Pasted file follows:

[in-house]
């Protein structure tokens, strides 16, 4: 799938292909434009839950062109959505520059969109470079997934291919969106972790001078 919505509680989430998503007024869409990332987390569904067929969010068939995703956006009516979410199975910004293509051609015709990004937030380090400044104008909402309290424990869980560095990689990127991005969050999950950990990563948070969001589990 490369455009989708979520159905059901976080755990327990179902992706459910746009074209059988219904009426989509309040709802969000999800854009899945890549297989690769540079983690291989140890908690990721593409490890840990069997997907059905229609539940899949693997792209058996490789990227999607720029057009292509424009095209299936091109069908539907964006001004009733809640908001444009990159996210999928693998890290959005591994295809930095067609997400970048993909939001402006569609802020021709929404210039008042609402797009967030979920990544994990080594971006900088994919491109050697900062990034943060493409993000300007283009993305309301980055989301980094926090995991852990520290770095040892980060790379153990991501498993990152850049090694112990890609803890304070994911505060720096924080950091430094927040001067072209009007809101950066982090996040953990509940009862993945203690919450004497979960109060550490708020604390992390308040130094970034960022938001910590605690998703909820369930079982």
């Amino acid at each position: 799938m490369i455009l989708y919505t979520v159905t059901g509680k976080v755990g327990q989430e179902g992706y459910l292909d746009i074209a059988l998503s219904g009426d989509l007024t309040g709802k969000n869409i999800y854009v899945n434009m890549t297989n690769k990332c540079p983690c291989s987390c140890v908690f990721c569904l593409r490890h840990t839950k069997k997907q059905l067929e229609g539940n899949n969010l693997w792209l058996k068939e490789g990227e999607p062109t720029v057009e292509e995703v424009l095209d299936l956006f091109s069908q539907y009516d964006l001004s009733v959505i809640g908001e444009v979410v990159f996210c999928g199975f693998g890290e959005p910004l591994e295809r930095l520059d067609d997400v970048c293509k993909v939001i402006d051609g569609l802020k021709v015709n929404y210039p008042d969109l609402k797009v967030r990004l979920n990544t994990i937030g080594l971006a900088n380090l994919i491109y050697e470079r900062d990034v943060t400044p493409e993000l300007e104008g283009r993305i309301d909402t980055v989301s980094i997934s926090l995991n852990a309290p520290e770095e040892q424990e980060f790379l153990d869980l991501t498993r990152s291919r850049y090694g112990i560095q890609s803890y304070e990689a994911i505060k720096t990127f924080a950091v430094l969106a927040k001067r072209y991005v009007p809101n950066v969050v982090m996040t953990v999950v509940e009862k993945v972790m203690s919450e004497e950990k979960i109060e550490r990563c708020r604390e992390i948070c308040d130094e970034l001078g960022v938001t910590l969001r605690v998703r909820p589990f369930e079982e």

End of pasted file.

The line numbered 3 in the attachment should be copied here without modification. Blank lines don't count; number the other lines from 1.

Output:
């Amino acid at each position: 799938m490369i455009l989708y919505t979520v159905t059901g509680k976080v755990g327990q989430e179902g992706y459910l292909d746009i074209a059988l998503s219904g009426d989509l007024t309040g709802k969000n869409i999800y854009v899945n434009m890549t297989n690769k990332c540079p983690c291989s987390c140890v908690f990721c569904l593409r490890h840990t839950k069997k997907q059905l067929e229609g539940n899949n969010l693997w792209l058996k068939e490789g990227e999607p062109t720029v057009e292509e995703v424009l095209d299936l956006f091109s069908q539907y009516d964006l001004s009733v959505i809640g908001e444009v979410v990159f996210c999928g199975f693998g890290e959005p910004l591994e295809r930095l520059d067609d997400v970048c293509k993909v939001i402006d051609g569609l802020k021709v015709n929404y210039p008042d969109l609402k797009v967030r990004l979920n990544t994990i937030g080594l971006a900088n380090l994919i491109y050697e470079r900062d990034v943060t400044p493409e993000l300007e104008g283009r993305i309301d909402t980055v989301s980094i997934s926090l995991n852990a309290p520290e770095e040892q424990e980060f790379l153990d869980l991501t498993r990152s291919r850049y090694g112990i560095q890609s803890y304070e990689a994911i505060k720096t990127f924080a950091v430094l969106a927040k001067r072209y991005v009007p809101n950066v969050v982090m996040t953990v999950v509940e009862k993945v972790m203690s919450e004497e950990k979960i109060e550490r990563c708020r604390e992390i948070c308040d130094e970034l001078g960022v938001t910590l969001r605690v998703r909820p589990f369930e079982e």